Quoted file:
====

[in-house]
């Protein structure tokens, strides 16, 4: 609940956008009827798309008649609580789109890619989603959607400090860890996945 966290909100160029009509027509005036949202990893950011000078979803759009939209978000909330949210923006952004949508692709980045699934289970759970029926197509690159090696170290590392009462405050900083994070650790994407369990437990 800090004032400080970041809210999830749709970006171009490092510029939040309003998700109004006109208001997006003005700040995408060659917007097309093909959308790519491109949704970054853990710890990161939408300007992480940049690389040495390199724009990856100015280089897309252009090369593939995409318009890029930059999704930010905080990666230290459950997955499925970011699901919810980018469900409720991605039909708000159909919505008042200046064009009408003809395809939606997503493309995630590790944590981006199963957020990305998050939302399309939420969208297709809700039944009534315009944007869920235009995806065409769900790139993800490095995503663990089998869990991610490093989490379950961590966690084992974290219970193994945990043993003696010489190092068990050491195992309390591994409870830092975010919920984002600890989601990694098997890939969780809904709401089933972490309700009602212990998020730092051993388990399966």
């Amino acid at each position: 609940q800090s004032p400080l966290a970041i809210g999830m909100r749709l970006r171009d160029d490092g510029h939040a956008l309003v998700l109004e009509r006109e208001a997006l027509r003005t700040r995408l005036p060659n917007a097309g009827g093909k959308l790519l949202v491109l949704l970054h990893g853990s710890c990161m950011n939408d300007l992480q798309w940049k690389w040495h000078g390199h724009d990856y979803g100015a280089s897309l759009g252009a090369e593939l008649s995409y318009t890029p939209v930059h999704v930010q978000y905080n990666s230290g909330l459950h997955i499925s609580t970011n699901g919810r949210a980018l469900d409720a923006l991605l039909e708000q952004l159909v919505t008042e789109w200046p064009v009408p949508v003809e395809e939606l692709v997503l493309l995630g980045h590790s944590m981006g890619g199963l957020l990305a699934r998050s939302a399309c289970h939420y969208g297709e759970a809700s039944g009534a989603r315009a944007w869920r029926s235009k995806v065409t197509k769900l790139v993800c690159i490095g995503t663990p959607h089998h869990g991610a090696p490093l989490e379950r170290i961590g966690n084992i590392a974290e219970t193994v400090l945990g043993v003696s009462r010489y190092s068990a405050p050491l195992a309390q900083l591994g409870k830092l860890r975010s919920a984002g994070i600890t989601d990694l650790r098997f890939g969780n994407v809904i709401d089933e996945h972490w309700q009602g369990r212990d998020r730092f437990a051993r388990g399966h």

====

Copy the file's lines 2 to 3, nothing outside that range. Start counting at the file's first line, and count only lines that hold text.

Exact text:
């Protein structure tokens, strides 16, 4: 609940956008009827798309008649609580789109890619989603959607400090860890996945 966290909100160029009509027509005036949202990893950011000078979803759009939209978000909330949210923006952004949508692709980045699934289970759970029926197509690159090696170290590392009462405050900083994070650790994407369990437990 800090004032400080970041809210999830749709970006171009490092510029939040309003998700109004006109208001997006003005700040995408060659917007097309093909959308790519491109949704970054853990710890990161939408300007992480940049690389040495390199724009990856100015280089897309252009090369593939995409318009890029930059999704930010905080990666230290459950997955499925970011699901919810980018469900409720991605039909708000159909919505008042200046064009009408003809395809939606997503493309995630590790944590981006199963957020990305998050939302399309939420969208297709809700039944009534315009944007869920235009995806065409769900790139993800490095995503663990089998869990991610490093989490379950961590966690084992974290219970193994945990043993003696010489190092068990050491195992309390591994409870830092975010919920984002600890989601990694098997890939969780809904709401089933972490309700009602212990998020730092051993388990399966």
């Amino acid at each position: 609940q800090s004032p400080l966290a970041i809210g999830m909100r749709l970006r171009d160029d490092g510029h939040a956008l309003v998700l109004e009509r006109e208001a997006l027509r003005t700040r995408l005036p060659n917007a097309g009827g093909k959308l790519l949202v491109l949704l970054h990893g853990s710890c990161m950011n939408d300007l992480q798309w940049k690389w040495h000078g390199h724009d990856y979803g100015a280089s897309l759009g252009a090369e593939l008649s995409y318009t890029p939209v930059h999704v930010q978000y905080n990666s230290g909330l459950h997955i499925s609580t970011n699901g919810r949210a980018l469900d409720a923006l991605l039909e708000q952004l159909v919505t008042e789109w200046p064009v009408p949508v003809e395809e939606l692709v997503l493309l995630g980045h590790s944590m981006g890619g199963l957020l990305a699934r998050s939302a399309c289970h939420y969208g297709e759970a809700s039944g009534a989603r315009a944007w869920r029926s235009k995806v065409t197509k769900l790139v993800c690159i490095g995503t663990p959607h089998h869990g991610a090696p490093l989490e379950r170290i961590g966690n084992i590392a974290e219970t193994v400090l945990g043993v003696s009462r010489y190092s068990a405050p050491l195992a309390q900083l591994g409870k830092l860890r975010s919920a984002g994070i600890t989601d990694l650790r098997f890939g969780n994407v809904i709401d089933e996945h972490w309700q009602g369990r212990d998020r730092f437990a051993r388990g399966h």